Thursday, September 11, 2008

Cambodia Journal--Soil Rouge and Ruin with Smile

It takes no time of our van to be off the paved road, and I realized that I am truly in Indochina. The red soil, easily turned muddy after rain, is extending toward the horizon. It is a strong color for one to step on, it gives you heavy steps.


It is the land connecting by blood in history with people that are depicted in The Quiet American. It is the land where the undying Robert Capa stepped on a landmine. It is the land despaired time and again by war. It is called Indochina in the recent historical term.


Khmer Rouge, as late as 1998, still running free and rule with ruthlessness and brutality in the jungle west of Siem Reap. They swang the hands with blood while they walk.


Before the trip, Angela suggested that we visit an orphanage with gifts. I feel surprised with the idea of putting an orhangage in our travel itenary. I feel a bit self conscious of being condesending--do they really need the good will of naive tourists of Ankor Wat, who come and go like the rain in the wet season.


They don't need our good will, they gave us theirs, by letting us see their life.

They live in 6 different bamboo houses built 1.5 meters above ground, typical Cambodia style, for the monsoon season, I guess. They were all in a room watching some old western on an old TV set. Their little slippers scattered around outside the door.

In their houses, beside clothes, some book and matt for the night, they do not have much of anything else. It is a clean and simple life, not sorrow, not greed, with dignity and a little but true smile.


Their soccer uniforms hang dry after an afternoon games, I can hear they laughters, running bare footed on the playground, red mud on their foot.



I also took this photo of their drawings, I notice there are lot of green in them, the color they know well. Through the window below, is their kitchen. 58 kids with 12 staff, they built up a little quiet home a little north of the city of Siem Reap.



What do you need most? We asked the shy girl who received us and showed us the place. She said: Rice. And of course, one of the most important producers of Rice can not afford it anymore. Not to say this little orphanage.

We were ready to see some sad sitautions, but we saw only traquility and honesty with life that lies ahead. I somehow feel ashamed for myself, for my inner restlessness, by their calmness. Something in me settled down slowly, finding its right places. I turned my head toward the endless rice paddies outside the little compound, watching water buffalos chewing.


Instead of rice, we brought toys and water color drawing pens. They will be able to draw more red and the green, they will be able to draw what their little dream can tell them.

Those brilliance that they know once exists, in Marco Polo's time, their forefathers have built these temples with art and architecture skill of highest ranking.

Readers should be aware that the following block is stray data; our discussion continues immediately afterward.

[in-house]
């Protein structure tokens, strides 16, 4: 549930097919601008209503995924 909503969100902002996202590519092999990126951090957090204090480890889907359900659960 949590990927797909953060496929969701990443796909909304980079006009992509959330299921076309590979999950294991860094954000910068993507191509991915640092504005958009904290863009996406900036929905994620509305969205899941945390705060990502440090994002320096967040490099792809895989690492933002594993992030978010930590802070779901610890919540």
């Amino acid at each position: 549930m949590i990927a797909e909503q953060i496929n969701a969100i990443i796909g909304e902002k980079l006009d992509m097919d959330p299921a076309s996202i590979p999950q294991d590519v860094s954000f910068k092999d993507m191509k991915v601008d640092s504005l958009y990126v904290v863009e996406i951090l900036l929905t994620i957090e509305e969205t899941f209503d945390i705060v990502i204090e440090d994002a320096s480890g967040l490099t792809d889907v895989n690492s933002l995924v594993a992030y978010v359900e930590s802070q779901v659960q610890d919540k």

From what I read, the Mekong river delta and the great lake near Siem Reap, cultivated the great cilvilzation of the Khmer. Enriched with their rice output and enormous output of freshwater fish, their life thrived. And their king become God king, who can summon the labor force to build city-like temples, sometime hosting 1,000 students, studying in the temple libraries.

Bayon is at the center of the royal city Ankor Thom. The most accurate record of Ankor Thom is left by a Chinese traveller, who visited the golden city around 11th century.

There is no more gold left today. Today the ruin of Bayon is dark, and consumed, covered in some cases by green moss. Many rooms have collapsed over the time, as Jungle taking over the towers.

But the remaining thirty-seven face towers, each with four faces of the God king, is still stunning. There is a sure silence while you stand among them, looking up, but meanwhile the sound of the silence is echoing through the towers.

My eyes are filled with tears of awe and feeling of assurance. Big rocks hoisted together to form that tranquil smile, yet its brokeness only makes it more real and powerful.


His face is alive, as if listening to the steps of the marching army that is going off to fight with the Chams from the river, as if enjoying the hums of music accompaning the dancers who always wore exquisite head piece and carried lotus flowers, with light steps but ample and wavy bodies, or he is just quietly happy.

You see them when you turned a corner, or look through a corridor, you see them under different light, from different angle, with different perpective. They all smile with a little mystery, little satire. One moment they look the same, the next, they seem to have a thousand expressions.



This has to be my favorite of the Ankor Wat Temples, I told myself, even if I have barely started.


You just know. Or it is because of the contrast, how what we see in the kids and the country side, and then the ruins, amplified and verified each other.


I don't know whether God indeed create people after their own image, or we carve the image of God after our own, the latter seems to be true here--in this sacred smile that stands against 100o years of jungle, heat, war, I believe I know why their people can still smile the best, from their heart, with fire burns that ruined their faces, with no parents to go to, no modern necessities of any sort. It did not change for all these years.


Through the impossible presence of extreme poverty and beauty, happiness find its little foothold and I am so privileged to get a glimpse of it.

1 comment:

meawmeaw said...

There is no incident on earth, everything happens for a reason. We only might be able to tell what's actually being connected much later. For sure the Siam Reap trip had great impact on us, but the true mission of this trip in our lives will only be reviewed in ... no time ... maybe... Angela.